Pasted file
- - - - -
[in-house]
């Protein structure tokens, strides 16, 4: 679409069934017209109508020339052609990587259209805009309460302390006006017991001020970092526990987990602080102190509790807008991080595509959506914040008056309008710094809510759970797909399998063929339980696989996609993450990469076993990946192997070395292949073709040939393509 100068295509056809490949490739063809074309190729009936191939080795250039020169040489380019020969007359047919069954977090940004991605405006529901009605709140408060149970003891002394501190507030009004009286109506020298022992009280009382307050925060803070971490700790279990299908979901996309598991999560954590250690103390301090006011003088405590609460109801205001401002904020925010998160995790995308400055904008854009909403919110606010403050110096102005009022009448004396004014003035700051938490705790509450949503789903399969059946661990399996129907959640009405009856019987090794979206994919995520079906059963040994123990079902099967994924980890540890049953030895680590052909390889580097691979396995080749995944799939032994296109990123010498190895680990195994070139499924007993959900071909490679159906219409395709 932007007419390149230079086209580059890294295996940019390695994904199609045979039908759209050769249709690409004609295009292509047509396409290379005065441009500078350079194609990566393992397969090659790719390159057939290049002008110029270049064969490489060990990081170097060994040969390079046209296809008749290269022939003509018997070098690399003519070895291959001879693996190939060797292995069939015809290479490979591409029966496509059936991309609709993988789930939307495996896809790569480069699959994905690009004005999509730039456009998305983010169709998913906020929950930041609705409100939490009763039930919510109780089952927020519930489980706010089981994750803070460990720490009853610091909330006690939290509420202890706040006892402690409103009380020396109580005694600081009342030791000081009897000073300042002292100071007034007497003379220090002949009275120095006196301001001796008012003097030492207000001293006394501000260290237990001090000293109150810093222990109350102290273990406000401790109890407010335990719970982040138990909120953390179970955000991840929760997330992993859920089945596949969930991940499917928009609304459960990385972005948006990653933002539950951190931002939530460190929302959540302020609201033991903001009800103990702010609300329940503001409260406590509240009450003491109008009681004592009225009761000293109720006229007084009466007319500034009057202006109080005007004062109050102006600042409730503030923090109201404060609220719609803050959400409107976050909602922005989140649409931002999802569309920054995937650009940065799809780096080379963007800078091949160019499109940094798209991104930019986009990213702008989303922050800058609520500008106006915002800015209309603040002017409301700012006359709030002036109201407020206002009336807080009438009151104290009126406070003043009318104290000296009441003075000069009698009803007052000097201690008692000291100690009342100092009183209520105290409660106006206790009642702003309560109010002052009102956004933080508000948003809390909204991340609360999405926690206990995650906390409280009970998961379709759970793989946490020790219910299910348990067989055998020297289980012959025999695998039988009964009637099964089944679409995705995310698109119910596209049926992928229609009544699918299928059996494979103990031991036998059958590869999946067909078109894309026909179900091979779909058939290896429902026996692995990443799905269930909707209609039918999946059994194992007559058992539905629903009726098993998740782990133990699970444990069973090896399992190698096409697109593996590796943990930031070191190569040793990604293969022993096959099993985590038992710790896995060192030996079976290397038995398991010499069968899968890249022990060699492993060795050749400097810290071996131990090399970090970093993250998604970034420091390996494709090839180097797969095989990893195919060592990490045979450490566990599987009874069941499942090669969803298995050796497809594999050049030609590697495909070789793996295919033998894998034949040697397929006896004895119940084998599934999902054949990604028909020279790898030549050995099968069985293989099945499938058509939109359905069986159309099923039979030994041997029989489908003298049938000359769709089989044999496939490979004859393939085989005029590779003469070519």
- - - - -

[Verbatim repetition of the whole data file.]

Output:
[in-house]
């Protein structure tokens, strides 16, 4: 679409069934017209109508020339052609990587259209805009309460302390006006017991001020970092526990987990602080102190509790807008991080595509959506914040008056309008710094809510759970797909399998063929339980696989996609993450990469076993990946192997070395292949073709040939393509 100068295509056809490949490739063809074309190729009936191939080795250039020169040489380019020969007359047919069954977090940004991605405006529901009605709140408060149970003891002394501190507030009004009286109506020298022992009280009382307050925060803070971490700790279990299908979901996309598991999560954590250690103390301090006011003088405590609460109801205001401002904020925010998160995790995308400055904008854009909403919110606010403050110096102005009022009448004396004014003035700051938490705790509450949503789903399969059946661990399996129907959640009405009856019987090794979206994919995520079906059963040994123990079902099967994924980890540890049953030895680590052909390889580097691979396995080749995944799939032994296109990123010498190895680990195994070139499924007993959900071909490679159906219409395709 932007007419390149230079086209580059890294295996940019390695994904199609045979039908759209050769249709690409004609295009292509047509396409290379005065441009500078350079194609990566393992397969090659790719390159057939290049002008110029270049064969490489060990990081170097060994040969390079046209296809008749290269022939003509018997070098690399003519070895291959001879693996190939060797292995069939015809290479490979591409029966496509059936991309609709993988789930939307495996896809790569480069699959994905690009004005999509730039456009998305983010169709998913906020929950930041609705409100939490009763039930919510109780089952927020519930489980706010089981994750803070460990720490009853610091909330006690939290509420202890706040006892402690409103009380020396109580005694600081009342030791000081009897000073300042002292100071007034007497003379220090002949009275120095006196301001001796008012003097030492207000001293006394501000260290237990001090000293109150810093222990109350102290273990406000401790109890407010335990719970982040138990909120953390179970955000991840929760997330992993859920089945596949969930991940499917928009609304459960990385972005948006990653933002539950951190931002939530460190929302959540302020609201033991903001009800103990702010609300329940503001409260406590509240009450003491109008009681004592009225009761000293109720006229007084009466007319500034009057202006109080005007004062109050102006600042409730503030923090109201404060609220719609803050959400409107976050909602922005989140649409931002999802569309920054995937650009940065799809780096080379963007800078091949160019499109940094798209991104930019986009990213702008989303922050800058609520500008106006915002800015209309603040002017409301700012006359709030002036109201407020206002009336807080009438009151104290009126406070003043009318104290000296009441003075000069009698009803007052000097201690008692000291100690009342100092009183209520105290409660106006206790009642702003309560109010002052009102956004933080508000948003809390909204991340609360999405926690206990995650906390409280009970998961379709759970793989946490020790219910299910348990067989055998020297289980012959025999695998039988009964009637099964089944679409995705995310698109119910596209049926992928229609009544699918299928059996494979103990031991036998059958590869999946067909078109894309026909179900091979779909058939290896429902026996692995990443799905269930909707209609039918999946059994194992007559058992539905629903009726098993998740782990133990699970444990069973090896399992190698096409697109593996590796943990930031070191190569040793990604293969022993096959099993985590038992710790896995060192030996079976290397038995398991010499069968899968890249022990060699492993060795050749400097810290071996131990090399970090970093993250998604970034420091390996494709090839180097797969095989990893195919060592990490045979450490566990599987009874069941499942090669969803298995050796497809594999050049030609590697495909070789793996295919033998894998034949040697397929006896004895119940084998599934999902054949990604028909020279790898030549050995099968069985293989099945499938058509939109359905069986159309099923039979030994041997029989489908003298049938000359769709089989044999496939490979004859393939085989005029590779003469070519």